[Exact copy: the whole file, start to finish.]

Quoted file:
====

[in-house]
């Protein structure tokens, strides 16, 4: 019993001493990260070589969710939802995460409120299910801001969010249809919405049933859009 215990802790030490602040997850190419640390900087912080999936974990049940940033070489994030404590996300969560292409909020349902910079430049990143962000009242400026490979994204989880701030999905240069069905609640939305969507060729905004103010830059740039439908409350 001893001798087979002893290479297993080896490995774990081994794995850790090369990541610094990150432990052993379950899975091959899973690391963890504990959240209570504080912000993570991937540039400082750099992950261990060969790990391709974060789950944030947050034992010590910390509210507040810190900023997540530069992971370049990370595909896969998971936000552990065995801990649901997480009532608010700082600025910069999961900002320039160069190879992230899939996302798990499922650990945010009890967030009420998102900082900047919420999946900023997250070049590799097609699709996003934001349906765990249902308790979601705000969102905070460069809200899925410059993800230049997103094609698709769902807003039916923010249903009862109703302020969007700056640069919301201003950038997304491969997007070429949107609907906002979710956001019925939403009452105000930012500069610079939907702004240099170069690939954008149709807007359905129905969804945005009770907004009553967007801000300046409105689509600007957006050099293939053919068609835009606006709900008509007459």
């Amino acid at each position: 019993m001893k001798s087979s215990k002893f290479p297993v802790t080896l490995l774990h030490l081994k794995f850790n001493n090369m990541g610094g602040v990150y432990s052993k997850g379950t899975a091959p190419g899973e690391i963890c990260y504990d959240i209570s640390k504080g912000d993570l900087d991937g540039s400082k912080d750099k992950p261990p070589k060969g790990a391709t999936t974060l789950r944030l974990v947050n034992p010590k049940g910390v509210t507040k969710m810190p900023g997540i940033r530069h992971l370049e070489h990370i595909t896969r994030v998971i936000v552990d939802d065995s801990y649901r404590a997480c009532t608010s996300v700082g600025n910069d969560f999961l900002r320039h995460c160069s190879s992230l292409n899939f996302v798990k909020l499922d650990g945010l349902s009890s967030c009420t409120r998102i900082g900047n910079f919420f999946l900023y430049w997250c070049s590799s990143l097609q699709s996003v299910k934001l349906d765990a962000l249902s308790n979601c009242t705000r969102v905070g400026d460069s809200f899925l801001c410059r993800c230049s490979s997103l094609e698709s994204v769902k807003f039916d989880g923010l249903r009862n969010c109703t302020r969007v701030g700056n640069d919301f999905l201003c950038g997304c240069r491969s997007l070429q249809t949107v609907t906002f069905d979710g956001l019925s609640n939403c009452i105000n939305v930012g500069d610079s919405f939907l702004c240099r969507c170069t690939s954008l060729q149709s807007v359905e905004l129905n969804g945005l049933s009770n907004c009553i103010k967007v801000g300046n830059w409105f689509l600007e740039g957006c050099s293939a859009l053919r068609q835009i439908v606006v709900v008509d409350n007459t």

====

[in-house]
């Protein structure tokens, strides 16, 4: 019993001493990260070589969710939802995460409120299910801001969010249809919405049933859009 215990802790030490602040997850190419640390900087912080999936974990049940940033070489994030404590996300969560292409909020349902910079430049990143962000009242400026490979994204989880701030999905240069069905609640939305969507060729905004103010830059740039439908409350 001893001798087979002893290479297993080896490995774990081994794995850790090369990541610094990150432990052993379950899975091959899973690391963890504990959240209570504080912000993570991937540039400082750099992950261990060969790990391709974060789950944030947050034992010590910390509210507040810190900023997540530069992971370049990370595909896969998971936000552990065995801990649901997480009532608010700082600025910069999961900002320039160069190879992230899939996302798990499922650990945010009890967030009420998102900082900047919420999946900023997250070049590799097609699709996003934001349906765990249902308790979601705000969102905070460069809200899925410059993800230049997103094609698709769902807003039916923010249903009862109703302020969007700056640069919301201003950038997304491969997007070429949107609907906002979710956001019925939403009452105000930012500069610079939907702004240099170069690939954008149709807007359905129905969804945005009770907004009553967007801000300046409105689509600007957006050099293939053919068609835009606006709900008509007459």
């Amino acid at each position: 019993m001893k001798s087979s215990k002893f290479p297993v802790t080896l490995l774990h030490l081994k794995f850790n001493n090369m990541g610094g602040v990150y432990s052993k997850g379950t899975a091959p190419g899973e690391i963890c990260y504990d959240i209570s640390k504080g912000d993570l900087d991937g540039s400082k912080d750099k992950p261990p070589k060969g790990a391709t999936t974060l789950r944030l974990v947050n034992p010590k049940g910390v509210t507040k969710m810190p900023g997540i940033r530069h992971l370049e070489h990370i595909t896969r994030v998971i936000v552990d939802d065995s801990y649901r404590a997480c009532t608010s996300v700082g600025n910069d969560f999961l900002r320039h995460c160069s190879s992230l292409n899939f996302v798990k909020l499922d650990g945010l349902s009890s967030c009420t409120r998102i900082g900047n910079f919420f999946l900023y430049w997250c070049s590799s990143l097609q699709s996003v299910k934001l349906d765990a962000l249902s308790n979601c009242t705000r969102v905070g400026d460069s809200f899925l801001c410059r993800c230049s490979s997103l094609e698709s994204v769902k807003f039916d989880g923010l249903r009862n969010c109703t302020r969007v701030g700056n640069d919301f999905l201003c950038g997304c240069r491969s997007l070429q249809t949107v609907t906002f069905d979710g956001l019925s609640n939403c009452i105000n939305v930012g500069d610079s919405f939907l702004c240099r969507c170069t690939s954008l060729q149709s807007v359905e905004l129905n969804g945005l049933s009770n907004c009553i103010k967007v801000g300046n830059w409105f689509l600007e740039g957006c050099s293939a859009l053919r068609q835009i439908v606006v709900v008509d409350n007459t």